SC Lawyer, Sept. 2003, #3. Commercial general liability insurance - finding coverage for faulty workmanship in construction defect cases.

AuthorBy Wesley D. Peel

South Carolina Lawyer


SC Lawyer, Sept. 2003, #3.

Commercial general liability insurance - finding coverage for faulty workmanship in construction defect cases

South Carolina LawyerSeptember 2003Commercial general liability insurance - finding coverage for faulty workmanship in construction defect casesBy Wesley D. PeelYou have just finished meeting with your new client, Norman Numonet. At first blush, it looks like a great case. Norman and his wife, D. Mandy, built their million-dollar dream home on the lake five years ago, but now the whole place is falling apart. Water is coming in around the windows and doors. The carpets are ruined. The whole house smells like a high school locker room. Bugco Exterminators says that the entire place is riddled with termites. D. Mandy was recently diagnosed as allergic to various fungi that thrive in wet environments, and she has recently suffered from severe respiratory problems.

Norman used a builder that provided a good quote, Heartoday Contractors. Heartoday's biggest selling point was that it could apply Sealedtite, a space-age skin system, on the home that was very energy efficient and could be applied in any color - so Mandy could get that hot pink home she always dreamed about. When the home was finished, it looked great. Norman liked it so much he decided to have Heartoday build his new vacation villa on Hilton Head Island using the same materials.

During the past two years, the Numonets began noticing discoloration of the interior walls around the doors and windows and a strong musty odor throughout the home. Norman hired an engineer to look at the home. The engineer's report indicates that substandard construction practices and an incorrect application of the Sealedtite skin caused the leaks and termite infestation. The Sealedtite must be stripped from the home, all the doors and windows must be replaced and there might be significant repairs required. The engineer also indicates that it is likely that the moisture intrusion began soon after the home's completion and continues to this day.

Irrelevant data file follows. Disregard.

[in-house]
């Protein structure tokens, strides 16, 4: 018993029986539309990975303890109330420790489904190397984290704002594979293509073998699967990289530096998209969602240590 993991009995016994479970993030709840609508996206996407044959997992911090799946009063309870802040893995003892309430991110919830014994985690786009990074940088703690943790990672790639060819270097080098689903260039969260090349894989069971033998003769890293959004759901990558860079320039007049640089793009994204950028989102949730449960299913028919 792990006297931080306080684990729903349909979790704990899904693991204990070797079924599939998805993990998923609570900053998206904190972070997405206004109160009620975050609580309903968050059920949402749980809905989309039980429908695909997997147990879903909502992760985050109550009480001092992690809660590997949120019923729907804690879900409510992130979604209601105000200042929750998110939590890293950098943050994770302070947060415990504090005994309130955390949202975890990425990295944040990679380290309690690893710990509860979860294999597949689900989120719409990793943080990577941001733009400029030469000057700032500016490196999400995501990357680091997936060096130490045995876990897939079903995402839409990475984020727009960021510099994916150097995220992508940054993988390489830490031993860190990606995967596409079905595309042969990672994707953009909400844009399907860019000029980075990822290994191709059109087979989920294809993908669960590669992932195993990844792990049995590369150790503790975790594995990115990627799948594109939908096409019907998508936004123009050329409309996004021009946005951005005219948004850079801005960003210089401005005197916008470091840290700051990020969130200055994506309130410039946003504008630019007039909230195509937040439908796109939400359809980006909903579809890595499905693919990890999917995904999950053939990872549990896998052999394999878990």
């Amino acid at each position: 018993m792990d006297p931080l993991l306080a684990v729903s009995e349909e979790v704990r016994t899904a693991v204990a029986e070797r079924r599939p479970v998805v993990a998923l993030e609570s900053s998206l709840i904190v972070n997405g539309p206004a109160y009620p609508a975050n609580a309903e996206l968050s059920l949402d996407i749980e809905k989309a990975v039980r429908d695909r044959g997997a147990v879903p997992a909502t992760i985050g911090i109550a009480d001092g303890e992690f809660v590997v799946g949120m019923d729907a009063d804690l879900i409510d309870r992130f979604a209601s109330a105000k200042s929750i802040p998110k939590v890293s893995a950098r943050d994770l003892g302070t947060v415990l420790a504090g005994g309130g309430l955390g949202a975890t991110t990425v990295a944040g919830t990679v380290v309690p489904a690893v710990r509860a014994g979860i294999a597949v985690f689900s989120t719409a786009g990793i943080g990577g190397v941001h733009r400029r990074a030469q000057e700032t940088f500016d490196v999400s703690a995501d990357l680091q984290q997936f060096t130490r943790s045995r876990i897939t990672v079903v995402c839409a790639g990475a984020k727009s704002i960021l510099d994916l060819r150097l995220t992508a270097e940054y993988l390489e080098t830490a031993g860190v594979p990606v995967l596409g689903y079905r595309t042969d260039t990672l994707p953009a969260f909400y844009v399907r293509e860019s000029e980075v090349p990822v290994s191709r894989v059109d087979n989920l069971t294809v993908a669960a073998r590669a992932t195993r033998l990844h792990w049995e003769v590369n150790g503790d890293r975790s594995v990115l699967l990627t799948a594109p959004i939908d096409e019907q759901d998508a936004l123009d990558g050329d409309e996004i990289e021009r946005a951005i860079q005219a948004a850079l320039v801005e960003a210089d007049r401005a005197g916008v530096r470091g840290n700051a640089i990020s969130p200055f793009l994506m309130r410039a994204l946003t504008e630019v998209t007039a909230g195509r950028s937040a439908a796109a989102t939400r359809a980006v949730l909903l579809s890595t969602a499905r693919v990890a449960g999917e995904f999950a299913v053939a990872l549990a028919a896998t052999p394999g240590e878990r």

A little research reveals that Heartoday subcontracted the Sealedtite application work to Slapitup Applicators, LLC. You file suit shortly after meeting with Norman, but when you go to serve both companies you find that Heartoday ceased doing business two years ago and has no assets. Slapitup is nowhere to be found.

Through discovery you find that Heartoday carried a commercial general liability insurance policy from a different carrier every year that it was in business. You send a claim to Heartoday's carriers, but they all deny coverage. The insurers claim that general liability insurance is not a bond and does not cover faulty work. Even if they did accept coverage, they claim that Heartoday would be deemed self-insured for the last two years of progressive damage, and they are not responsible for the damage during the two years that Heartoday did not carry insurance.

Norman cannot repair the home because all of his cash is tied up in the house and the Hilton Head villa. The situation looks grim. Should you stop here and inform the client that it looks hopeless? If you do, you might find yourself in hot water down the road. Several states have assumed that an attorney's failure to pursue insurance coverage is legal malpractice. See Darby & Darby, P.C. v. VIS International, Inc., 678 N.Y.S.2d 482 (N.Y. App. Div. 1998); Ross v. Briggs & Morgan, 540 N.W.2d 843 (Minn. 1995). The attorney's exposure could be in the hundreds of thousands of dollars.

Time after time attorneys are faced with a situation similar to the one above. The entities responsible for the construction defects are no longer viable, and recovery seems unlikely. In these situations insurance might be the sole or major source of funding for any repair work. Therefore, it is imperative that the attorney review all opportunities for insurance coverage.

Luckily for you, South Carolina courts are in the vanguard of interpreting commercial general liability (CGL) policies in the context of construction defect cases. A careful analysis of CGL policy language along with the facts might enable you to invoke coverage. Several decisions over the past few years are very helpful. The recent South Carolina decisions are now being cited in other states that are struggling to interpret CGL policies in the context of construction defect cases.

Battle #1: Was there an occurrence?

To invoke coverage under a standard CGL policy, the facts must amount to an "occurrence" as defined in the policy. An occurrence is typically defined as an "accident, including continuous or repeated exposure to substantially the same general harmful...

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